Carrol Daily Times Herald from Carroll, Iowa on September 9, 1957 · Page 2
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September 9, 1957

Carrol Daily Times Herald from Carroll, Iowa · Page 2

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Carroll, Iowa
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Monday, September 9, 1957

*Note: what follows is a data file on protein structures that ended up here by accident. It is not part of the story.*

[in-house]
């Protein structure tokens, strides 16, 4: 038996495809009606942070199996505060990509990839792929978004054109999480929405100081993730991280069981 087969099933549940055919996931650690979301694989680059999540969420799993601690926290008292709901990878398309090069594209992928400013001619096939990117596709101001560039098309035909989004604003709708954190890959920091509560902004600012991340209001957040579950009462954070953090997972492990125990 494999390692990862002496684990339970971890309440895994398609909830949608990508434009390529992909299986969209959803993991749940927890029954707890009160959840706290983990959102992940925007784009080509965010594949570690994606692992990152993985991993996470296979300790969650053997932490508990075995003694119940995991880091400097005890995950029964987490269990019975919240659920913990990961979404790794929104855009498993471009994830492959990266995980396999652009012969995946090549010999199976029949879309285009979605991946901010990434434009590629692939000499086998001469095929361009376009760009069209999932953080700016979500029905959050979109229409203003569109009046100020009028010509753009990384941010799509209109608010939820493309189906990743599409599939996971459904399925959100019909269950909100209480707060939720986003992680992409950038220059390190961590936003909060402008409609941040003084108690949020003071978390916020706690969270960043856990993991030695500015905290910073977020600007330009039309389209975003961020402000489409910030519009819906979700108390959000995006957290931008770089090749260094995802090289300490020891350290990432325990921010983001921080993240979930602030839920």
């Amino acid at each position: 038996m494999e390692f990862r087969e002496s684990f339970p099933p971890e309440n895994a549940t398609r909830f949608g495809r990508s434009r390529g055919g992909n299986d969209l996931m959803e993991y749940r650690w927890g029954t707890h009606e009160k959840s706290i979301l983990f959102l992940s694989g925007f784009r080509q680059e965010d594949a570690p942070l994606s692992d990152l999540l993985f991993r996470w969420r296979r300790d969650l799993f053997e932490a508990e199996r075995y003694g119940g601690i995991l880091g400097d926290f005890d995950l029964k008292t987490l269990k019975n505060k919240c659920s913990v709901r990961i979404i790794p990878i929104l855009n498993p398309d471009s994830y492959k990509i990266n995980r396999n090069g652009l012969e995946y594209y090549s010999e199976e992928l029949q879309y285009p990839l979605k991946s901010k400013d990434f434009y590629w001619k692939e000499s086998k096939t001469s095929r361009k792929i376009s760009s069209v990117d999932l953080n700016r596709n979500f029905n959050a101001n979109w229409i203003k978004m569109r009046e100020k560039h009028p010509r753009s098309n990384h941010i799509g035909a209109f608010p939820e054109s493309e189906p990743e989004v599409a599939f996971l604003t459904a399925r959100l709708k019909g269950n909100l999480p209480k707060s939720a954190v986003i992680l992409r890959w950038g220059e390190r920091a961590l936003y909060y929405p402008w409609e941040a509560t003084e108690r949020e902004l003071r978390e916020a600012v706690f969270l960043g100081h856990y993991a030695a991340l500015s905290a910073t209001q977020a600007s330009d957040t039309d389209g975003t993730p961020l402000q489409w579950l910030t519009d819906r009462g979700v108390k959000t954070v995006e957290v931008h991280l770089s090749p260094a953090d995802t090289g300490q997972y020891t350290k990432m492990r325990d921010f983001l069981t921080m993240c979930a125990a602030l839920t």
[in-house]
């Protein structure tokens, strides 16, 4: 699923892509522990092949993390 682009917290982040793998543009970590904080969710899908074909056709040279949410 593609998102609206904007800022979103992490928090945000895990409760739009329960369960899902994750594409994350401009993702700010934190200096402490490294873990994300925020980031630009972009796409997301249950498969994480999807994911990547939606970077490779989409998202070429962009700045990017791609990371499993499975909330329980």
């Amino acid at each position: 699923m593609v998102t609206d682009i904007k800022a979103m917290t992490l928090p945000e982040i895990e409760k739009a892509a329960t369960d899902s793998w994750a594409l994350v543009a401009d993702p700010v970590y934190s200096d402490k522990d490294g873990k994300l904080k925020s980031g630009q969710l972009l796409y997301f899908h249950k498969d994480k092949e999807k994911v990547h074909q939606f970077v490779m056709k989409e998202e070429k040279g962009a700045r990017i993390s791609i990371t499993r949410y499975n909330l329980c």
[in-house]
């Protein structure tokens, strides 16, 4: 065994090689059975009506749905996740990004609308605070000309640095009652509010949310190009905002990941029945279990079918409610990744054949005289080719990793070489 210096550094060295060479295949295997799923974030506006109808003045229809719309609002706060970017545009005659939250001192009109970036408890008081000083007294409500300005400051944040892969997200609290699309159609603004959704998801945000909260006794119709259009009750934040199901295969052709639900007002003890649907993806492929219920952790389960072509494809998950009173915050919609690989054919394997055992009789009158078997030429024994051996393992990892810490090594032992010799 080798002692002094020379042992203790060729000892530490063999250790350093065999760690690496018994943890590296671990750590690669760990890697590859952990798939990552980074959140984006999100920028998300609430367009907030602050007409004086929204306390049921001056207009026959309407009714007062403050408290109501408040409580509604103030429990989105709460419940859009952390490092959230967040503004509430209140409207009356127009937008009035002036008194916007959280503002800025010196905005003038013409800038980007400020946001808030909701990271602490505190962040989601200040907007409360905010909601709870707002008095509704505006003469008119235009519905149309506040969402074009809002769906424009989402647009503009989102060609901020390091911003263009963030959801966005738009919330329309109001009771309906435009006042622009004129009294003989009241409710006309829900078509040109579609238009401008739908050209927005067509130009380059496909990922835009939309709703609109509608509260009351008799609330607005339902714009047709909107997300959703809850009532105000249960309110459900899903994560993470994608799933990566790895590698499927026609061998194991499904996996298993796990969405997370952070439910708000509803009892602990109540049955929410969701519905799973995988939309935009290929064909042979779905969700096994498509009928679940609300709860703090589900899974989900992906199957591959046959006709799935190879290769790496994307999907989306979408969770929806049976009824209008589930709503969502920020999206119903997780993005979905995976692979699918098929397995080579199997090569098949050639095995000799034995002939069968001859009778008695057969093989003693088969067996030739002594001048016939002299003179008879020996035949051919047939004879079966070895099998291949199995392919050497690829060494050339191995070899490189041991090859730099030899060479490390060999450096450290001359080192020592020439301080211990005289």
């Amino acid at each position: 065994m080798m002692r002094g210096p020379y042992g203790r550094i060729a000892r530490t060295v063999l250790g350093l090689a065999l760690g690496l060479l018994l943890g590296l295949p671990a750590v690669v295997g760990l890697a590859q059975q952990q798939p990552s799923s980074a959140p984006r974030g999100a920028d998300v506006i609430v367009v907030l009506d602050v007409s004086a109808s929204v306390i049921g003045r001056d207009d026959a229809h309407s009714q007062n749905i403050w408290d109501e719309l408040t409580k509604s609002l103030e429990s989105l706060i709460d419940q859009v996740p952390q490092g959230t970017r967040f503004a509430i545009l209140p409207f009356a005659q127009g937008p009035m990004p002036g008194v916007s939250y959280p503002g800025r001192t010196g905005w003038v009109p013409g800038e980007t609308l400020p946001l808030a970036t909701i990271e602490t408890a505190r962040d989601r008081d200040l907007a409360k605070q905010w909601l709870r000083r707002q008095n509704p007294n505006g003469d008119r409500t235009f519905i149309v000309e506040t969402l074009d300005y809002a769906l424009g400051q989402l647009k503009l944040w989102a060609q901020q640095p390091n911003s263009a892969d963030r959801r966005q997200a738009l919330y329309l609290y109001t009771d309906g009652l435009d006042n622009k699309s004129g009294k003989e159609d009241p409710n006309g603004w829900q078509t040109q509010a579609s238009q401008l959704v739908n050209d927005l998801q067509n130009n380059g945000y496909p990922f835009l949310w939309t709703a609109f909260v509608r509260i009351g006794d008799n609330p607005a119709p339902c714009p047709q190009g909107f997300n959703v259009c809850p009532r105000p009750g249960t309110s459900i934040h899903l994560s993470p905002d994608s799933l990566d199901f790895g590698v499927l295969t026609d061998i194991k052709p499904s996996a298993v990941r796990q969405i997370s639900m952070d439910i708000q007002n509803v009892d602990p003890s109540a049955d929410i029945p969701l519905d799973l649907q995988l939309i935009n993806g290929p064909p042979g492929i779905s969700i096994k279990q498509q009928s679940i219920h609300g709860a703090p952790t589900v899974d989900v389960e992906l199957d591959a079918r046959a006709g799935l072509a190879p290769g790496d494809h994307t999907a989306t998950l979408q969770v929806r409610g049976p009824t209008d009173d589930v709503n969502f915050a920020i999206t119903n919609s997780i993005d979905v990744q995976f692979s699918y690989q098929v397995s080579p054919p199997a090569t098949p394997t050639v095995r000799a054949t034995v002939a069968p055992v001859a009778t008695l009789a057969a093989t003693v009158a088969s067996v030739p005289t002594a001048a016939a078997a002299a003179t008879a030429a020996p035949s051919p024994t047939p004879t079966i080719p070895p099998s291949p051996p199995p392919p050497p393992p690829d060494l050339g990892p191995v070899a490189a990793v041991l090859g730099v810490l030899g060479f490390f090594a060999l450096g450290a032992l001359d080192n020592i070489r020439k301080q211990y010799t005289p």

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Optimism Keynotes Knight Scrimmage • An infective note of optimism prevails In the camp of the Kuemper Knights as they swing into the final week of practice for the coming football season. This will be the third year of football for the Knights and their second under Coach Steve Garbier. The first two years ot pigskin wars saw the undermanned Kuemper squad receive several shel­ lackings from potent foes. Lessons learned in those games should serve as a spur to this year's edition. Formidable Foes The Knights will be meeting three formidable foes in Des Moines 'Dowling). Sioux City (Heelan), and Dubuque (Loras). All three rated in the top 20 clubs in Iowa last year and present indications are that they are ready to defend 1956 ratings. A full game scrimmage last Saturday night was high point of the. week's sessions. The White team nosed out the Green, 6-0. in a defensive battle. The squad was divided without regard to first and second teams. CoIIison Tallie* Jerry Collison "scored the lone touchdown of the night as he burst through right tackle for 42 yards. The Greens lost the ball on downs on the last play of the game on the White three yard line to snuff out their bid for victory. Coach Garbier indicated he was pleased with the scrimmage. Offensively the timing was off occasionally since parts of the first and second string backfields worked together as one unit. Consider- 2 Time* Herald, Garrett, Iowa Monday, Sept. 9, 1957 iimimniiiniiini CANADIAN MINING MARKET MANUAL USB 50 ACTIVE ISSUES PLUS • INVESTMENT UTTERS • TRADING BULLETINS • QUOTATION SERVICE • SPICIAL REPORTS on lew priced speculations able stress will be put on offensive patterns this week. "I was pleased with our blocking and tackling in this scrimmage although It did point out some weaknesses which we will smooth out before the Dowling game, 1 ' Garbier said. Heavy Line While Kuemper's opening lineup will not be known until Thursday, the offensive line is expected to average about 182, the backfield 155, for an overall average of 173. Two of the Knights who earned \ letters as backfield' men will be switched to the line. Co-captain Tom Collison, a two year letter winner will be at guard while Bob Tigges, who lettered two years ago as a halfback, will also see action at a guard slot. Tigges missed .all of last season because of an injured ankle. In the kicking department Jim Short will handle the kick-offs and the pblnt after touchdown attempts while Larry Brown and Tom Collison will do the punting. Fast Backs "' The four probable starters in the backfield, Co-captain Ray Eischeid, Bob Heller, Bob Rettenmaier and Jerry Collison should .allow the Knights speed in the backfield, one of the weak spots in previous years. All can run the 100 yard dash in the vicinity of :11 with Eischeid being timed in 10.3. Aside from the usual bumps and bruises the; Knights have had no injuries. No contact, is scheduled for this week so Kuemper should be at full strength for the journey to Des Moines with Dowling this Friday. . KTJESETOR KNIGHTS VARSITY HOSTK& 1081 Name: ' Or. Po». wt. Bock, Larry* T 206 Boyer, Joe ..13 ~ Brown, Larry ,., , • 10 BUdfllh, Everett -.10 Collison, Jerry** — 13 CoUliofi, T. (Co-Capt)*« 12 Conwy;: Francis ;—10 DpleMtl, John —ai EJioheld, R. (Co-Capt)* 11 Hannasch, George irlei Bill ; from dale barton's , KEYBOARD MllwavMe flounders on Heartbreak Hill ANGLO-NORTHERN SEC U RIT I I I ioiEMffite si. - rewMTO, mm. J..- . JMplw «-Tt4* -r—. E E •T B G G 150 162 165 167 160 154 Haider, Charles lnricns, Hellerr /'Bob ...11 -.11 -11 -12 G. 160 " 15? Hermsea. John Irlbick; Harold Kann*. Marvin Kanne, Roger Lenz, Maurice Melners, Bob . Mosman, Don Muhlbauer, Gene MUhlbauer, Ron Neu. Ken .....^ 12 pottebaum, Gerry 11 Rettenmaier. Bob* ——12 Sanders, Bob —11 Scharfenkamp, Roy 10 Schleisman, Tom 10 Short, Jim** es, Robert* -12 Veritelcher, Darrell .12 Wenck, Dale 10 Wlttrock, Mike 11 WJederhold, Dick 11 Wlederhold, Don" 12 •Indicates letters won. B T B E T G G E E T B B T T B E G C E G T B B C G 200 150 181 145 150 240 121 138 141 154 180 130 132 165 138 155 161 161 164 194 155 156 166 133 195 132 : Brtker'DMltrt' Attn, of OntwW IM, Sawrittes A Sxchens*- Coaa* Jackass penguins of the Falkland Islands earn their name by their doleful braying. Texas has 168,732,160 acres of surface soil, 141,337,744 acres of it In farms and ranches. ++9 *4+*******4<4 H CONFERENCE NOTES: Disclaimers were the order of the day at the Midwest Conference meeting in Denison on Saturday. Not a single football coach from the six schools competing for the conference championship this fall would even intimate his club had a chance to win the title. Football coaches are notoriously famous for shedding crocodile tears and waving crying towels and this year is no exception. Ray Byrnes, the new head mentor at defending champion Jefferson, got right into the act with the justifiable reasoning about losing a lot of regulars from last year's club. He took advantage of that opening to point out thai the current crop of Jefferson gridders are green and untried, etc. Sac City's Bob Hanson remembers what happened a year ago when his young club didn't jell as quickly as some figured it would. So in spite of size, agility, fair speed, experience and a few more desirable* attributes, he disclaimed any "Chance of winning the crown. Carroll fans well remember the young Cyclone unleashed at Harlan a year ago, but "Swede" Johnson's memory isn't that long. His club is still green and depleted in strength in depth, he says, find so on. Max Liggett started the rebuilding process at Denison last year and his Mbnarchs whipped the Tigers in the homecoming game here last fall. He has lost the big guns, but the rebuilding process continues. However, Liggett is like the others and shys away from claiming any victories. /> At Ida Grove a long and painstaking rebuilding job has been under way 3 under direction of Lou Bohnsack. The Ida Grove club showed great improvement at the end of the season, but in the words of the coach they still have too far to go. Carroll's Arnold "Bud" Paulsen was shell-shocked again this fall l/by pre-season injuries. He again us faced with the necessity of revamping his offensive and defensive units before the first whistle sounds — but as before, he doesn't concede a thing. * * * NEW OFFICERS: Supt. Kenneth Koch of Denison was elected to replace W. Paul Forney of Carroll as president of the Midwest Conference for the current school year. * * * GOLF WINNERS: Highlight of the conference meeting was the golf tournament. Max i Liggett took the 18-hofe crown with a score "of" 83 w"hiie Supt. Forney won the nine-hole More Sports: Page 11 Lead Melts When Staff Fails in Test By JOE REICHLER The Associated Press The pitching mound, where Milwaukee lost the National League fiennant during the closing weeks last year, once again has become "heartbreak hill" for Braves' Manager Fred Haney. Their first-place margin over St. Louis reduced to SVi games—lowest since Aug. 11 — by Sunday's 5-3 loss to Chicago, the Braves face the last three weeks with only one reliable pitcher, 36-year- old Warren Spahn. The other members 6f the once formidable Big Four — Lew Burdette, Bob Buhl and Gene Conley — are either ailing or failing. The New York Yankees, also plagued by an acute pitching shortage, got good relief pitching by Bobby Shantz and defeated Washington 5-2 to increase their first-place lead to 5 games over Chicago in the American League. The White Sox, who now trail by four games in the important lost column, dropped a 13-inning 3-2 decision to.Kansas City. Overcome Deficit The Cardinals overcame a 3-0 deficit with two runs each in the eighth and ninth innings to defeat Cincinnati 4-3. Gibson Glad Now She Stayed Away From Army Corps By ED CORRIGAN FOREST HILLS, N.Y OB Three short years ago, Althea Gibson was so discouraged that she was ready to give up tennis and join the Women's s Army Corps. Today the angular Harlem girl rules as undisputed queen of the courts, the first Negro ever to win a national championship. "I was ready to chunk it all in those days," Miss Gibsor. said. "I was mixed up and seemed to be getting nowhere in the garne. Now, of course I'm glad I didn't join the WACs." She should be. Sunday, on the ! polished center court of the West Side Tennis Club, she gave a superb exhibition of craftsmanship to defeat Louise Brough 6-3, 6-2 in the final. The victory culminated a dream of seven years for Miss Gibson. While Althea's triumph was ex 49ers and Green Bay Pace Pro Grid Teams By The Associated Press San Francisco's 49ers and Green Bay's Packers are the only teams with unblemished exhibition records in the National Football League but Chicago's big bad Bears have started to rumble. The Bears, beaten by the New York Giants in last fall's playoff, sprang loose a rookie halfback named Willie Galimore^ Sunday and dealt the Philadelphia Eagles their fifth straight setback, 24-14. It was one of the five games played over the weekend. Fourth Straight In Saturday's games, the 49ers and Packers each won their fourth straight with San Francisco defeating the winless Chicago Cardinals, 27-21, and Green Bay downing the Giants, 13-10. On Sunday, the Pittsburgh Steelers made their record 2-2 by turning back the Detroit Lions 20-14 and the Washington Redskins won their first in four with a 24-14 victory over the „..,.J ,L„ „_„,,]. „f „__'. 1UIU Willi a 41-11 HLHJi; UVH Hit peeled, the result of the me , n s Baltimore' Colts. The Giants' de. n V,S,0 H n /M Ia A dl f nCt SU ^ nSe Jfeat was the champions' second. Unseeded Mai Anderson whipped • K his Australian teammate Ashley Cooper 10-8. 7-5, 6-4 in the second all-Australian final in two years, Cooper, the champion of Australia, was seeded No. 1, but he never was in the match against , the skinny Anderson. It was the The New YorK Giants defeated i first time in the memory of vet- They have won three Long Runs Galimore, a 190 pounder from third-place Brooklyn 3-2. Philadelphia and Pittsburgh split, the Phillies winning 7-4 and the Pirates 6-2. Detroit triumphed over Cleveland 3-1 and Boston, behind the three-hit pitching of Mike Fornieles, shut out Baltimore 2-0. Milwaukee has played 25 games since Aug. 13, the day Burdette pitched what was then the seventh consecutive complete game by a Brave pitcher. Only seven times since then has a Milwaukee pitcher gone the route. Spahn was that pitcher on five occasions. Last September the same Big Four completed only 7 of 26 starts. Conley Failed It was Conley who failed Sunday although relief pitcher Ernie Johnson took the defeat. Big Gene, who hasn't won since Aug. eran officials that an unseeded player has won this coveted title. won his 13th game against 11 defeats. Couldn't Sacrifice Unsuccessful sacrifice bunts helped the Cards score the tying and winning runs in the ninth. Cin -j cinnati starter Joe Nuxhall held a 3-2 lead when Del Ennis dpened the Cards' ninth with a walk. Ken Boyer, after bunting foul, swung away and singled. Wally Moon fouled off two attempted sacrifice bunts, then singled to score pinch runner Herm Wehmejer. Alvin Dark drove in Boyer with the winning run. Larry Jackson, in relief of Vinegar Bend Mizell, won his 14th. Three of the Giants' five hits off loser Don Drysdale and Ed Roebuck accounted for all their Scuttled by Former Yank 11, failed to last the fourth inning K uns - Wllue Mavs °P ene d the when the Cubs increased their I fourth with a single. Ray Jablon- lead to 3-0. The Braves fought ! skl scored him with a triple and hack to tie the score at 3-3 in the j followed Willie home a minute ninth but four walks plus pinch i Iater wnen Hank Sauer Wasted his hitter Bob Will's single produced two Chicago runs in the 10th and paved the way for Milwaukee's fourth loss in its last five games. Dale Long paced the Cubs' 10- hit attack with a double, two singles, a walk and two runs batted in. Dick Drott who replaced starter Moe Drabowsky in the ninth, Have Family Fun, Sports Car Fun lii the Economical SILVER HAWK V-8 L" * This unique automobile combines run for the family with the pleasure of driving a car with sports car feel and styling. The economical Silver Hawk V-8, companion car to the supercharged Golden Hawk; performs like a thoroughbred, corners with the readability of a sports car, and offers your passengers relaxed, comfortable travel in its THE SUPERCHARGED GOLDEN HAWK . ... the pace-setter in style and engineering. For the best car values ever *. • spacious, beautifully appointed interior. And, the Silver Hawk actually costs less than many low priced cars'. Yet, it offers more driving fun and more distinctive, handsome styling for the money. See for yourself! Test drive a Silver Hawk V-8 or the Six—-at your Studebajker- Packard dealer—today! CORPORATION / 25th home run. Curt Barclay won his ninth. Rip Repulski's three hits — a home run, triple and single — accounted for four Philadelphia runs in the first game, won by the Phillies with a four-run rally in j hurling an eight-hitter in his first start of the season, gave the Pirates a split. A four-run spree routed Philly starter Warren Hacker in the third. Young Jerry Lumpe was the big noise in the Yankees' victory over Washington. The rookie third baseman singled and tripled and scored two runs to help Tom Sturdivant gain hjs 14th triumph. Four ex-Yankees joined to lead the Athletics to their 13-inning triumph over the White Sox. Lou Skizas opened the 13th with a walk, raced tb third on Billy Martin's single and scored the winning run on Woody Held's sacrifice fly. Jack Urban went all the way for Kansas City, limiting the Sox to five hits. The rookie right­ hander pitched nine consecutive hitless innings, between the fourth and 13th. Charlie Maxwell collected three hits and Dave Philley scored two runs in Detroit's triumph over Cleveland. Billy Hoeft hurled a seven hitter. Gene Woodling's eighth-inning homer deprived him of a shutout. CARROLL MOTOR COMPANY ^ffW YOUR STUDMAKIR.PACKARD PlAUi* •.™'.V™, WlltUm Will* MOVING Local and Nation Wide Storage — Crating — Packing Ph. Day 2540 Ph. Night 2618 Carroll Iowa John Vonderheiden Moving Agent* for North American van Line*, Inc. By JOE MOOSHIL CHICAGO WP> — Ex-New York Yankees aren't hard to find in the Kansas City lineup, but any way one looks at it a former Yankee shut the door on the Chicago White Sox pennant hopes Sunday. Jack Urban, a 29-year-old«rookie twirled the A's to a 3-2 victory over the Chicago White Sox which placed the hose 5 l fe games behind the New York Yankees who have only 16 more to play. Urban, who jokingly calls himself the "oldest rookie to break in the big leagues in years " was a thrown in completing New York's big deal with Kansas City which saw Athletic starts Art Ditmar and Bobby Shantz move up with the perennial champions Shipped to Denver "After we made the deal," said Manager Harry Craft, "The Yanks owed us "one minor league player. Before the season opened, they sent us Urban and we shipped him out to Denver. We recalled him around the middle of May and have never been sorry since. Urban yielded only five hits — three in the first inning — in posting his fifth triumph against three losses. After a one-out single to Minnie Minoso in the fourth, Urban held the Sox hitless until relief pitcher Dixie Howell tripled with two out in the 13th after the A's had gone ahead, 3-2. Three-Base Error Actually, the Omaha, Neb., native pitched nine and one-third innings of hitless ball and would have won the game sooner had it not been for a three-base error by outfielder Lou Skizas enabling the Sox to tie the score in the eighth after the A's had taken a 2-1 lead on one of Urban's three hits. Al Lopez. Chicago's calm manager said "He pitched a great game, but we're still in this race. Anything can happen," added Lopez hopefully. Outside of Skizas' 18th homer of the year, both Kansas City runs were a bit tainted. Urban's single with two out scored Billy Hunter from first only because Larry Doby lost the ball in the sun. Skizas walked in the 13th and moved to third when Billy Martin's drive hit Jim Rivera's glove and dropped for a single. Woody Held then lifted a sacrifice fly to score the winning run. "It's tough to lose them that way." said Lopez, "but we haven't quit yet. We'll fight them all the way down the wire." Florida A&M, reeled off touchdown runs of 74^ and 100 yards as the Bears made their exhibition record two victories, one defeat and a tie. He opened the scoring with a 74-yard sprint. Then he took the kickoff and stepped off the length of the gridiron. Y. A. Tittle, veteran quarterback, again engineered the 49ers attack. Passes to Clyde Conner and R. C. (Overdrive) Owens ac* counted for two touchdowns and Gene Babb plunged for the other two. The big play in the Cards' attack was a 37-yard payoff aerial from Lamar McHan to Gem Nagler. . Vital Field Goals Two field goals by Fred Cone, from 17 and 30 yards out, gave the Packers their advantage over the Giants. The champions counted 10 points in the first period but' could do nothing thereafter. Don Chandler missed a 38-yard field goal attempt in the last two minutes as the Giants battled to square the score. The Redskins rolled up three touchdowns before Colt quarterback John Unitas passing made the score somewhat closer. The first Redskins TD came when Norb Hecker intercepted . a pass on the Baltimore 47, raced to the 25 where he lateralled to Tom Braatz, who scored. Joe Scudero scampered 40 yards for the second. Coach Buddy Parker, in .full charge of Pittsburgh for the first time since taking over a month ago, saw the Steelers turn on his old club with a great display of defensive strength after taking a 20-7 lead going into the final period. Dick Hughes returned a punt 86 yards for a Steelers' touchdown early in the third period. TODAY'S BASEBALL By The Associated Presi AMERICAN LEAGUE W. L. Pet. G.B. 87 51 .630 — 80 55 .593 5tt 74 62 .541 12 69 67 .507 17 66 70 ..485 20 65 71 ' .478 21 52 84 .382 34 51 84 .378 Wh New York _ Chicago Boston Detroit Cleveland _ Baltimore _ Washington Kansas City Monday Schedule No games scheduled Sunday Schedule New York 5, Washington i Detroit 3, Cleveland 1 Boston 2, Baltimore 0 Kansas City 3, Chicago 2 (13 innings) Saturday Resujti New York 4, Washington 1 Boston 4, Baltimore 3 Chicago 8 Kansas City 2 Cleveland 5, Detroit 4 Tuesday Schedule Kansas City at Baltimore fN) Detroit at Washington (N) Cleveland at New York (N) Chicago at Boston (N) NATIONAL LEAGUE W. L. Pet. G.B. Open To Ulrich; Goetz Bows OKOBOJI tfV-Wally. Ulrich, 34 year-old Austin, Minn., profession* al, rallied to win the Iowa Open golf title here Sunday, defeating Bob Goetz of Stillwater, Okla., In a sudden-death playoff. The two finished-in a tie at 213 at the end of the 54-hole race after Ulrich fired a two-under-par 69 and Goetz slipped to a 74 on his final round. Ulrich, a former Carleton College star, matched psr on the play-off hole as Goetz, an dkla- home State University product making his pro debut, took a bogey five. Brown Third Joe Brown, Des Moines, who was tourney medalist, claimed third money with his 214 total. He was followed by professionals Jim Riggins of Charlotte. N.C, Labron Harris of Stillwater, Okla., Jack Jones of Waterloo and Ray Goodell of Mission, Kan., last year's winner. John -Eymann of Forest City took top place in the amateur division with a 220 followed by ( Jack Webb of Atlantic with 221. Low Amateurs John Liechty, State University of Iowa golfer and Jim Rasley, a Des Moines banker, finished in a tie for third low amateur with 222s. Wally Ulrich, Austin, Minn., 74-70-69-213. Bob Goetz, Stillwater, Okla., 73-66-74—213. Joe Brown, Des Moines 63-72-74—214; L. Harris, Stillwater, Okla., 70-75-73—218. Jack Jones, Waterloo 72-70-78—220. Ray Goodell, Mission, Kan.,' 71-74-75-220. John Eymann, Forest City 77-58-75—220. Leon Pounder, Omaha, Neb., 71-73-77—22L Jack Webb, Taltnic 72-76-73—221. Don Palmar, Dubuque 74-75-73 —222. Jim Rasley, Des Moines 75-74-73 —222 John Liechty, Iowa City 77-68-77 -222. Milwaukee St.* Louis , Brooklyn _ Cincinnati 83 53 78 59 77 61 70 68 .610 — .569 5V4 .558 7 507 14 Weight of a bale of cotton is 500 pounds in the United States, but this weight varies in other countries. The wool from Angora rabbits is harvested every 10 to 12 months. Average rainfall in Texas ranges from more than 55 inches in the extreme east to less than 10 inches in the west. "Nora wai forever Imagining prowler*—until I finally ordered a back yard light with a loan from Community Loan Servicer t Mr. A.P.W, ThielKlns hat brightened a lot of ittua- tlotu for roe by lending me h*ndy eaih whenever I've wanted it, ' COMMUNITY LOAN SERVICE A.P.W. Thlelklng, Owrwr • LOANS-FINANCING-INSURANCi Carroll Phone 3693 9 Oonison Phone 465. Philadelphia 70 69 .504 14^ New York 67 74 .475 18^ Pittsburgh 54 84 .391 30 Chicago 52 83 .385 30% Monday Schedule No games scheduled Sunday Results New York 3, Brooklyn 2 Philadelphia 7-2, Pittsburgh 4-6 St. Louis 4, Cincinnati 3 Chicago 5, Milwaukee 3 (10 innings) Saturday Results Brooklyn 5, New York 4 St. Louis 7, Cincinnati 4 Pittsburgh 6, Philadelphia 3 Milwaukee 7, Chicago 2 Tuesday Schedule * Brooklyn at Chicago New York at Cincinnati (N) Pittsburgh at Milwaukee <N) Philadelphia at St. Louis (N> The U.S. federal government holds nearly 60,000,000 acres of land in trust for American Indians, according to the Encyclopedia Britannica. Big Ten Names Loop Examiner CHICAGO W — K. L. "Tug- Wilson, commissioner of the Big Ten Conference, today announced the appointment of John D. Dewey as conference examiner. The-position-was created by Big Ten faculty representatives at a meeting last May. The examiner will make regular visits to Big Ten schools and examine their financial aid practices and conformity with Big Ten regulation governing financial aid to athletes. His reports on any deviation* from conference regulations will be the basis of disciplinary action to be instituted by the commissioner. Wilson described the functions of the new office as that of a "visiting auditor." (Advertisement) People 50 to 80 Tear Out This Ad . . . and mail it today to find out how you can still apply for a $1,000 life insurance policy to help take care of final expenses without burdening your family. .You handle the entire transaction by mail with OLD AMER- 'CAN of KANSAS CITY. No obligation. No one will call on youl Write today, simply giving -our name, address and age. lail to Old American Ins. Co., ; West 9th, Dept. L914B, Kansas Hty, Missouri. IN PERSON ARTHUR GODFREY with his Champion Palomino, u Goldie>" AK-SAR-BEN WORLD CHAMPIONSHIP RODEO ao THRU scrr. ate NO ADVANCE IN PRICfS •OX SIATS $3,50 tltttVID If ATS $2.S0, $1.«©,. ijlj© STANDING ROOM $1.40 * WORLD'S LARGEST 4 -H BEEP SHOW • CHAMPIONSHIP COWBOY EVENTS m*rt ffc MNM', MM * o*HW MMV MM AK SAR-BEM COLISEUM, OMAHA